61. Jinthesun says:

    I couldn’t agree more. Sure, have kids and don’t expect to change your lifestyle. You may think your little angel’s behavior is “mostly fine,” but that couple at the table next to you in the fancy steakhouse probably disagrees. Big family events, restaurants that are family-friendly, fine. No one expects a nice, quiet meal at Fridays. I have three kids, and I look so forward to date night, when I can relax and unwind – without kids. It’s important to get that time with my spouse. I have left very, very upscale restaurants because of loud, obnoxious kids whose parents thought that just because there wasn’t a category 5 meltdown in progress, their behavior was fine. It’s selfish, and it’s rude to other patrons. If you want to do it when a restaurant first opens, great. Teach them when the restaurant isn’t full. But keeping your toddler or infant out at 7 or 8 at night just because you want to be out, not caring about anyone’s dining experience but your own, is the height of self-centered parenting.

  62. Amanda Torres says:

    As with a lot of other people here, I respectfully disagree with your biased no tots allowed policy. I have 3 children ranging in age from 14 – 9 years. If you do the math, we once had 3 children aged 5 & under. Oh, and we dined out with our children.
    Our policy was that the moment one was showing signs of being antsy, my husband & I would engage them. By talking or coloring with them, or if it was while we were waiting for our food we’d walk them around pointing out artwork. If they became cranky during the meal (WE didn’t wait until they were crying) one of us would take the fussy child outside to find out what was causing an issue. Now, the last stage, one we never had to employ was to leave the restaurant if they weren’t feeling up to being out. Again, we never had to leave, but we also never planned to dine out if someone was teething, had shots that day, etc.
    Waiting until age 6? I notice you just said they could learn how to eat out at home. Really? Do you dress up like a waitress and hand them a menu? Or do you think that calling them to the table saying dinner is ready is the same thing as walking into a restaurant and waiting for your meals to be cooked?
    It isn’t the same. If you wanted to take an extra long route to training for the real world, why not call in your order 30 minutes before your arrival to avoid waiting for the food?
    I personally think that this type of thinking is why we have so many children that simply do not know how to behave! Parents that think playgroups, day care and such will teach their children “socialization” are so far off the mark! Socialization is not meant to be with children close in age! It’s to understand how to interact with society! Young people, older people, cashiers, wait-staff, and of course some children near in age. It’s teaching your child how to behave outside of the home!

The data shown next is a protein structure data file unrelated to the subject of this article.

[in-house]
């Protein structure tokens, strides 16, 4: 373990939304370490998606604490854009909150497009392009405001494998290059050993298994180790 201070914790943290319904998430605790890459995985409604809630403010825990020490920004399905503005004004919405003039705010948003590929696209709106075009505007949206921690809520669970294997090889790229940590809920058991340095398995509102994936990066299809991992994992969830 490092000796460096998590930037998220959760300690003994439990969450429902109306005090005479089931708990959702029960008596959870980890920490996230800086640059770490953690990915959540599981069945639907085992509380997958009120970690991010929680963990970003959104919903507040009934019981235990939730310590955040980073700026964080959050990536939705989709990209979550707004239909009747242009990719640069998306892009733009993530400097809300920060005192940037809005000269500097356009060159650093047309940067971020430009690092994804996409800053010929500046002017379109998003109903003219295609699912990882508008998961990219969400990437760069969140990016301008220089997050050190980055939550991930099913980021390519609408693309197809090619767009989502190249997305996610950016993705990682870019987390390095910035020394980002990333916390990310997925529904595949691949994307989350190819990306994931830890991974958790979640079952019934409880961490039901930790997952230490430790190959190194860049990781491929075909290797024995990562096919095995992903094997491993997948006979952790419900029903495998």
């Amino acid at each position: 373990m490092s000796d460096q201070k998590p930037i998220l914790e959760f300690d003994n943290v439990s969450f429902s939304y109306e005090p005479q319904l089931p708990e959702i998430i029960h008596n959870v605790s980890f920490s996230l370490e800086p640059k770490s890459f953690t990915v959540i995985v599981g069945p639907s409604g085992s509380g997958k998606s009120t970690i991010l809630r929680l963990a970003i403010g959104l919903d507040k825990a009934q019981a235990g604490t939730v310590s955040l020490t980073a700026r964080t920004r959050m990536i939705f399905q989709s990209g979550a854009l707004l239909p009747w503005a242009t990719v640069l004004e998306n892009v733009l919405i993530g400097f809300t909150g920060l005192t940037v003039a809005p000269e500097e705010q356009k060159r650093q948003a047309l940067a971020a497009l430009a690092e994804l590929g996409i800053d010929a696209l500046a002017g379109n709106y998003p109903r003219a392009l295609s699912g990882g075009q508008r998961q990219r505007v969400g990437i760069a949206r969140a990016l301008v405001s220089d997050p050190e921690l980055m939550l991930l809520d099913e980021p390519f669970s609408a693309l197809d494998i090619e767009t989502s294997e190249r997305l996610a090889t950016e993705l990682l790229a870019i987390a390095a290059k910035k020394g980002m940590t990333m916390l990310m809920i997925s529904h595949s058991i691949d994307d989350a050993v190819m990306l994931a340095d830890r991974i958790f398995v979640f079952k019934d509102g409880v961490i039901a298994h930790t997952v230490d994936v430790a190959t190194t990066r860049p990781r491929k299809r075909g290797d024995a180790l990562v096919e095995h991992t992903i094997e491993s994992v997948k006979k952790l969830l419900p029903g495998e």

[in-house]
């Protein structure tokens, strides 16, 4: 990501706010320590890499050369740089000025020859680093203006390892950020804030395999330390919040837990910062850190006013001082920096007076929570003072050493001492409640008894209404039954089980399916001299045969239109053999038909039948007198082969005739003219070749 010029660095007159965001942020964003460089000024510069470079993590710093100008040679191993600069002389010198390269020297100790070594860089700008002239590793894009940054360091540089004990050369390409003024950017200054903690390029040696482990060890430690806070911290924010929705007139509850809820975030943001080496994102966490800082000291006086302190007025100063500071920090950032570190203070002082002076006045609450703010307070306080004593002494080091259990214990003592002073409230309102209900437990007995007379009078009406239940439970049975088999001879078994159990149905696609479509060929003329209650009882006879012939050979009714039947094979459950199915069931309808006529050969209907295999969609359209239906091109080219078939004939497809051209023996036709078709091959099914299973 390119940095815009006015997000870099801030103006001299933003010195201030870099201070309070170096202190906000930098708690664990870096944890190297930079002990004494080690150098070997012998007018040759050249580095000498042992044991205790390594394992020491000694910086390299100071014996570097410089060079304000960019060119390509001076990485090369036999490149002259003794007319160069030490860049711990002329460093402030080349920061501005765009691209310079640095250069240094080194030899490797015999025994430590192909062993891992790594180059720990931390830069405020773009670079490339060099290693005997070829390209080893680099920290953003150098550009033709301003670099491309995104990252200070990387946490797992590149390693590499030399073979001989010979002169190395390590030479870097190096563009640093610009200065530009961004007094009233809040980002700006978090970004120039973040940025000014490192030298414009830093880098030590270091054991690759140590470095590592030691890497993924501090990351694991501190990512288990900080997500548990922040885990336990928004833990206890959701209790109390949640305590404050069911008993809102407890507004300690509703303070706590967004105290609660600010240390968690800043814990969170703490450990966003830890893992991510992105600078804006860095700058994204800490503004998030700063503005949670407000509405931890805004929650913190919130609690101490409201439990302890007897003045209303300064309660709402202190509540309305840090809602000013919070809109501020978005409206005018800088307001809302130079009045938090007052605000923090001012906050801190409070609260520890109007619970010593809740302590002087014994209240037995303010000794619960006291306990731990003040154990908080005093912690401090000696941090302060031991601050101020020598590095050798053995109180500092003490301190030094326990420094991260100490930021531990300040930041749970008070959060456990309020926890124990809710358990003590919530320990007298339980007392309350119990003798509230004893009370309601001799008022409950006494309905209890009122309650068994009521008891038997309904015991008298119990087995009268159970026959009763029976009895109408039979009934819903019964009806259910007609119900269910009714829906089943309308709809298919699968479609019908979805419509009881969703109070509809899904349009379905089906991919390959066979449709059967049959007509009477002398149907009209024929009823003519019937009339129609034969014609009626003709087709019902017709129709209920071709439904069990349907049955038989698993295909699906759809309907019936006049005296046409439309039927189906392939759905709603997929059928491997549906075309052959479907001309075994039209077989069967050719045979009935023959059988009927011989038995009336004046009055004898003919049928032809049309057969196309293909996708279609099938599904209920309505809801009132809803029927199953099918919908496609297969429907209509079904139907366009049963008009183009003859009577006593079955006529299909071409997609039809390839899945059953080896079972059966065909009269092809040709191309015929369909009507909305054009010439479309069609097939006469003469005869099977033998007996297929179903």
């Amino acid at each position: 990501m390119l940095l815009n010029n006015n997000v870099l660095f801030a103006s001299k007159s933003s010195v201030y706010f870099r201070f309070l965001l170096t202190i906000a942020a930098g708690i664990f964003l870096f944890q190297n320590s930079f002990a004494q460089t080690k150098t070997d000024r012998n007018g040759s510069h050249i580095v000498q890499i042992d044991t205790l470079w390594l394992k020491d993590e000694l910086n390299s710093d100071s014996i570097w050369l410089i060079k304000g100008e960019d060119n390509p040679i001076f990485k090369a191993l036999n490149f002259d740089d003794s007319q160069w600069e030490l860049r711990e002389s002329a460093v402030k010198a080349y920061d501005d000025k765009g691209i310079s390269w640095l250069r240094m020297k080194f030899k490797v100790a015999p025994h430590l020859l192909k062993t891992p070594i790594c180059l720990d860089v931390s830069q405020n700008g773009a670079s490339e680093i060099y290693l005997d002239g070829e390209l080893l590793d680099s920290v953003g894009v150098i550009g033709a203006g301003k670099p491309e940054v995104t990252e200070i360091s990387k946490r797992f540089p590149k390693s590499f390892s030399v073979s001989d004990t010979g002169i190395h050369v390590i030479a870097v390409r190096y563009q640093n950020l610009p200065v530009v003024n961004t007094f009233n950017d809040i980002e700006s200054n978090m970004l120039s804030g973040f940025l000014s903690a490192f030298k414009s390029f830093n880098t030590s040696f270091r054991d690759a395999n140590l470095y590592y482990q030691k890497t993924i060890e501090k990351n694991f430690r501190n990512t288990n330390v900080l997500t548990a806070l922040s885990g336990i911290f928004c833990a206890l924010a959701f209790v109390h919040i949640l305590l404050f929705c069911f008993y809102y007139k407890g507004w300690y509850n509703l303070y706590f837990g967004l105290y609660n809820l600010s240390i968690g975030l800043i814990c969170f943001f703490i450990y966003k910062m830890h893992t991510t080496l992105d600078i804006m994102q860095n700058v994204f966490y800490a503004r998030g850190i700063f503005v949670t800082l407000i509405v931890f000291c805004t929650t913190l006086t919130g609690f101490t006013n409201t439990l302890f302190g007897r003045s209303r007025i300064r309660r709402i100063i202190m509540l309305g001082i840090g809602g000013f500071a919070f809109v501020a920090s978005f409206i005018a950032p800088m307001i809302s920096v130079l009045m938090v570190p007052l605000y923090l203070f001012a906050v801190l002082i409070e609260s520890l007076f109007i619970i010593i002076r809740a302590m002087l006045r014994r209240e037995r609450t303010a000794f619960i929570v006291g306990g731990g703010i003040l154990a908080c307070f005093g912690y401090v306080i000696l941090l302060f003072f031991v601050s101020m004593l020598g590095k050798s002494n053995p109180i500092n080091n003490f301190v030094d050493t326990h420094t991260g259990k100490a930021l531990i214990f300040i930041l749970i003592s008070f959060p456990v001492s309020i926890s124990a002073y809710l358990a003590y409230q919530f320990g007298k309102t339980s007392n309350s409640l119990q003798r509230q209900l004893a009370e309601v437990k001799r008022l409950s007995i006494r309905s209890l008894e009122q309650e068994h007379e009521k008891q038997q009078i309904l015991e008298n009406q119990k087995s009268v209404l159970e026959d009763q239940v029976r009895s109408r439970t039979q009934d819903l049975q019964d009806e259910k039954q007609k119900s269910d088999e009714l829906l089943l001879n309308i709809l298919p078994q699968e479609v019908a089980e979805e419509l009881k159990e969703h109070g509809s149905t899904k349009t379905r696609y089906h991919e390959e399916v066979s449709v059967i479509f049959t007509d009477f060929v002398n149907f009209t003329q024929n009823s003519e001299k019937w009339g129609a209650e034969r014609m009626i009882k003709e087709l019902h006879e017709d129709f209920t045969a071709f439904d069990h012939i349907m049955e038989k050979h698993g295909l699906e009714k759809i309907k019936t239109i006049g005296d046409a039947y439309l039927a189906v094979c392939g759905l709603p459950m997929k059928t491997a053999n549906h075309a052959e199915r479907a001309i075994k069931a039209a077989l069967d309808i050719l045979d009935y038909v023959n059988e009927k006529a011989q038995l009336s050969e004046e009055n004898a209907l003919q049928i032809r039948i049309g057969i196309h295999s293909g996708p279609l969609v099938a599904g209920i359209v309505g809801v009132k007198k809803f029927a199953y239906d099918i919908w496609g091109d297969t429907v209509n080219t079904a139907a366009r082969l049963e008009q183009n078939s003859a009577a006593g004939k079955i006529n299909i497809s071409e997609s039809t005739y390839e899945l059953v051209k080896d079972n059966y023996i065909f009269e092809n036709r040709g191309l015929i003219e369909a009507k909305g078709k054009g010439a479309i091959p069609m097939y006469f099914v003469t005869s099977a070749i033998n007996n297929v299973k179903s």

I took my children with me everywhere, including when I’d drive for Meals on Wheels, go to the dr, eat out, grocery shop, etc. I also took them on field trips to fun places & quizzed them when we got home. I can’t say I’m a perfect parent, but all 3 of our children are in gifted courses, and I’m always hearing about how well behaved they are from their friends parents (sleep overs), from teachers, and from several fellow diners at restaurants.
    Training them later is like saying your child doesn’t need to speak, know numbers/letters, or even be toilet trained until age 6…when they start school. Toddlers are at the BEST age for exposure as their brains are soaking everything all in. To wait, just because it’s a waste of time to leave a restaurant early because their child might soil a diaper, might make a mess (CLEAN IT UP! Yet another lesson to teach) or might cry is lazy parenting, and actually I think THAT is the selfish type of parent because their child’s education is being put on hold.

  63. Allie H says:

    I would have to say that if you don’t want to hear kids being fussy at a restaurant, don’t go out to eat at any time. I agree that there are parents who just don’t pay attention to their kids acting badly while eating out and that it’s not fair that they inflict that on everyone. But I also agree that unless the place has some sort of rule, people with kids have a right to be there. I agree that ritzy, expensive places are most likely going to be boring and unless you’ve been recommended to eat there by at least ten other people, it’s not going to be any sort of food you can’t get at a more moderately priced place. I agree with everyone saying that if you know your kids are going to be fussy and noisy, to take them to places with toddler areas where everyone’s going to be noisy and it’s no big deal. All that being said, I remember being taken to eat out when we visited with my mother’s family. We had cousins we could sit on the same side of the table with that we didn’t see every weekend so we had someone different to talk to, which was fun, and when they didn’t come out to eat, I know my brother and I always had some sort of fun quiet toys with us and we took complete advantage of the paper table mats with the coloring designs and the crayons that were there for little kids. I remember when the host or hostess counted kids and brought the right amount of crayon packets and paper mats to the tables, and these places were Denny’s, Marie Calenders, Lyon’s, etc-food for everyone and family atmosphere and I know I was about 5 years old for these outings. I will agree that you have to know your kids, and their behavior trends, keep an eye on them, see if they’re getting fussy, but I don’t think it’s impossible to have a family dinner out of the house every once in a while.

  64. Allie H says:

    I also don’t agree that you should let your kids not eat the foods they don’t want to eat. If it’s something they won’t eat out, get a cookbook, go online, find different ways to prepare a food and see what your kids like. I know kids go through phases of eating only one color and that’s different, but to just go along with the fact that they say no to something, is just weird. If I didn’t like something my folks didn’t care-if I wasn’t allergic, I was going to finish everything on my plate. I knew someone who’s young boys one night decided that they suddenly didn’t like eating meat and she didn’t question it-she bought them tofu nuggets instead and let the matter go. At such a young age, you’re seriously messing with the nutrition they need to grow up healthy. When they’re 16 or 18, they can make the choice to become veggie or vegan and it should be something you discuss but to let them make a choice like that at such a young age and go along with it, you’re giving them to option to say no to a whole variety of things, food and otherwise, and they’re going to expect that you’ll let them go with their choice. Just something to think about.